British Military & Criminal History:
1900 to 1999.
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This page provides a brief biography of Leo Genn, the actor and one of the Prosecution Team at the Belsen trial
Leo Genn was born on 9 August 1905 in London.
The son of a prosperous merchant, he studied law at Cambridge and was a practicing barrister when he made his stage debut in 1930. For several years he continued offering legal services while gaining experience as a stage and screen player and had abandoned his law career entirely by the time he made his Broadway debut early in 1939.
During WWII he served with the Royal Artillery, being promoted to lieutenant colonel in 1943 and awarded the Croix de Guerre in 1945. He was allowed several brief leaves of absence for film appearances. At the end of the war he joined the British unit investigating war crimes at the Belsen concentration camp, later serving as an assistant prosecutor for the Belsen trial.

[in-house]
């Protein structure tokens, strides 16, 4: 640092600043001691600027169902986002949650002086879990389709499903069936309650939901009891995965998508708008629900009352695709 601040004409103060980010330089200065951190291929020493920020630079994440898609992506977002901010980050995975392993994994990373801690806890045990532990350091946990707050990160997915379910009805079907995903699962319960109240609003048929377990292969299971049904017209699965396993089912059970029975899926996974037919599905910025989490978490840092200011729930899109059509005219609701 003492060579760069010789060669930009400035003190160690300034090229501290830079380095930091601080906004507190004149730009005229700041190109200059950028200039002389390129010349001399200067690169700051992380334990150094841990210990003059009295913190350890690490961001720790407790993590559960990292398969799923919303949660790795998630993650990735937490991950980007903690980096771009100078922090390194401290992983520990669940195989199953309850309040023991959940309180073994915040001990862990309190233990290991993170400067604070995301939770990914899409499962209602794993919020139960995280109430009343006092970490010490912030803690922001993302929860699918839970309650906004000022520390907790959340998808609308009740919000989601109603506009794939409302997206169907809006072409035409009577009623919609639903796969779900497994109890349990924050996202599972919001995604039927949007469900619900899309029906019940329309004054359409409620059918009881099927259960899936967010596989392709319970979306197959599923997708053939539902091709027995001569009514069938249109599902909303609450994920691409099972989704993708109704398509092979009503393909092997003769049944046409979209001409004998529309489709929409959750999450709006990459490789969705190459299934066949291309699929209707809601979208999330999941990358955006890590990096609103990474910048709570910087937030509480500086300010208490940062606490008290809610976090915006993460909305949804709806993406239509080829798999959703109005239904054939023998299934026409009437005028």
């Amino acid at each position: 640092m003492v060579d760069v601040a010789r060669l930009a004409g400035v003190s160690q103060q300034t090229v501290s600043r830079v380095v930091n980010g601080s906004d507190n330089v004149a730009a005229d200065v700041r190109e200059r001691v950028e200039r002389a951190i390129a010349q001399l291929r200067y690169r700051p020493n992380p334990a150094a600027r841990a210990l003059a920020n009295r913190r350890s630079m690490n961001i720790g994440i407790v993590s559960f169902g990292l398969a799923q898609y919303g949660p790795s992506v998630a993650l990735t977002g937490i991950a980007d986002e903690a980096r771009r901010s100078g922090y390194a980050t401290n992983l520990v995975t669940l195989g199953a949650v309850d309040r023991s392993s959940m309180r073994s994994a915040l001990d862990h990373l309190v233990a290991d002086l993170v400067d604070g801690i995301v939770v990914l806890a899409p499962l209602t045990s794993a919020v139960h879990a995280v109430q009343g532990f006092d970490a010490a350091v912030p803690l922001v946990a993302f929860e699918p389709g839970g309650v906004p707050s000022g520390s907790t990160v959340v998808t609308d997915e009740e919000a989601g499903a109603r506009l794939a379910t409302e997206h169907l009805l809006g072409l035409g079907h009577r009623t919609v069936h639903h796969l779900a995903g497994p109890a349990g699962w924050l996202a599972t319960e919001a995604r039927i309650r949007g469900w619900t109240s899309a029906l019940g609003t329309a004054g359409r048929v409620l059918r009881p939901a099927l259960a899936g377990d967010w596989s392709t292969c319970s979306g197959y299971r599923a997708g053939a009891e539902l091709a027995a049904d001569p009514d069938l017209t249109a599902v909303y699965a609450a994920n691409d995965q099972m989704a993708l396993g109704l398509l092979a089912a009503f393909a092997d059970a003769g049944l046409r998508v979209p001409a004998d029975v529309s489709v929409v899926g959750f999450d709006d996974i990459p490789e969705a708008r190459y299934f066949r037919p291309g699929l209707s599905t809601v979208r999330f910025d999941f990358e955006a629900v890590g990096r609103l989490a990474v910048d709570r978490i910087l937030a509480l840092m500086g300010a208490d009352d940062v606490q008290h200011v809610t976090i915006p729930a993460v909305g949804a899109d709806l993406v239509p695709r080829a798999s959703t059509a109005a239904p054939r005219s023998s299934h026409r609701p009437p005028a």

Genn's career received a boost from his subtle, sarcastic portrayal of the Constable of France in Laurence Olivier's film HENRY V (1945), a small but memorable role. It resulted in an invitation to the US and one of his great stage successes in the 1946 Broadway production of Lillian Hellman's Another Part of the Forest. Many stage and screen appearances followed on both sides of the Atlantic. In films, he played intelligent, personable, and typically understated character leads and supporting roles. He was nominated for an Oscar as best supporting actor for his portrayal of Gaius Petronius, Nero's counsellor, in QUO VADIS? (1951).
After suffering a heart attack, Leo Genn died on 26 January 1978 in London.